During her State of the City Address, Speaker Quinn announced legislation sponsored by Assembly Member Cusick and Senator Lanza to redefine the exemption as a fixed percentage of billable assessed value, like most other exemptions.
New York, NY — City Council Speaker Christine C. Quinn, joined by State Assembly Member Michael Cusick, State Senator Andrew Lanza, Council Veterans Committee Chair Mathieu Eugene, Council Minority Leader James Oddo, Council Member Vincent Ignizio and Council Member Lewis Fidler, gathered to promote forthcoming legislation to reformulate the Veterans Property Tax Exemption. This change, requiring State law, is essential to address the exemption’s unpredictable and highly variable value, a byproduct of the way it is designed. The reformed Veterans Property Tax Exemption would, like other exemptions, be tied to the value of the home and property taxes, rather than fluctuate according to how much the City spends on schools. As a result, veterans will be given a stable and predictable tax break that is a fixed percentage of the value of their homes, and will increase in value when the value of their home rises. The Speaker announced the proposal during her State of the City address earlier this month.
“Although New York State has a homeowner’s tax exemption in place for our veterans, their homes are becoming less affordable,” said Council Speaker Christine C. Quinn. “Through an oddity in the law, the value of their exemption rises and falls not with the value of their home, but with how much the City spends on its schools. So, the more we spend on schools, the less veterans get. I think we can all agree that we shouldn’t be punishing veterans every time we help students. That’s why we’re introducing State legislation sponsored by Assembly Member Cusick and Senator Lanza, to fix the problem. It’s the least we can do to thank the men and women who have done – and do – so much for our country.”

Veterans Exemptions are given to qualified veterans in recognition of their service to the country and community. The Veterans Property Tax Exemption is different from other property tax breaks in the system. For most exemptions, the exempt value is fully excluded from the property tax. However, with the current Veterans exemption under, the exempted value is only partially nontaxable, and the property owner must still pay the School Tax Rate on this value. The closer the School Tax Rate is to the Property Tax Rate, the less a Veterans Property Tax Exemption will be worth.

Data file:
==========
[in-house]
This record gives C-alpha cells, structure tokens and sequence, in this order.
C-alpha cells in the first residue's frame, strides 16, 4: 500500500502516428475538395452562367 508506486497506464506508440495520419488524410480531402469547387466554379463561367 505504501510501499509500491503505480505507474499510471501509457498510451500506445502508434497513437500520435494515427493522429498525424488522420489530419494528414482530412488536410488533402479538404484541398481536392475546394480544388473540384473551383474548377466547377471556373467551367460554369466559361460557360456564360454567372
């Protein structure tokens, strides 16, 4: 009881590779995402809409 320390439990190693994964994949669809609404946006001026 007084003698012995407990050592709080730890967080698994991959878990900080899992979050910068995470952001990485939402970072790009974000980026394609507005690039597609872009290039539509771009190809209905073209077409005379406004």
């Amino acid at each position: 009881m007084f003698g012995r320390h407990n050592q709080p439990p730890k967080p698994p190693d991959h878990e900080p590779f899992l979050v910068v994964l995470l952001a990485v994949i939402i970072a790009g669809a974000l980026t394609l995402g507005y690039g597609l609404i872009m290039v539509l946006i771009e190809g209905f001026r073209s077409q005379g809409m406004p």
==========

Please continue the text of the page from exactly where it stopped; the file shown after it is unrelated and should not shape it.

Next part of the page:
“The Veterans Tax Exemption is a valuable form of support we can provide to those who have served our country and made sacrifices to protect our freedom and way of life,” said Veterans Committee Chair Mathieu Eugene. “This tax break helps us give back to veterans by helping them afford their homes and show our gratitude for their service. However, under the current law, this exemption is tied to the school tax rate, which can unfairly hurt the value of a veteran’s exemption. I pledge to work together with the Speaker, my colleagues in the City Council and members of the State Legislature to reform this law and fix this problem.”

“I think our veterans have earned the right to some consistency in the exemption afforded to them on their property taxes,” said Council Minority Leader James Oddo. “Their service to this country was steadfast and the value of their property tax exemption should be grounded in that service not predicated on any other variable. It will take this bipartisan coalition to make this right and we need all of our vets to sign on for one more mission – their voices must be heard during this endeavor.”

“This is a great step in giving back to those who served. They certainly have earned this exemption,” said Council Member Vincent Ignizio.

“Veterans have already sacrificed for the future of our nation. They should not have to do it again when we increase spending on the City level, for the educational future of our children, said Council Member Lewis Fidler. “Restoring and maintaining the value of the Veterans Property Tax Exemption is simply the right thing to do.”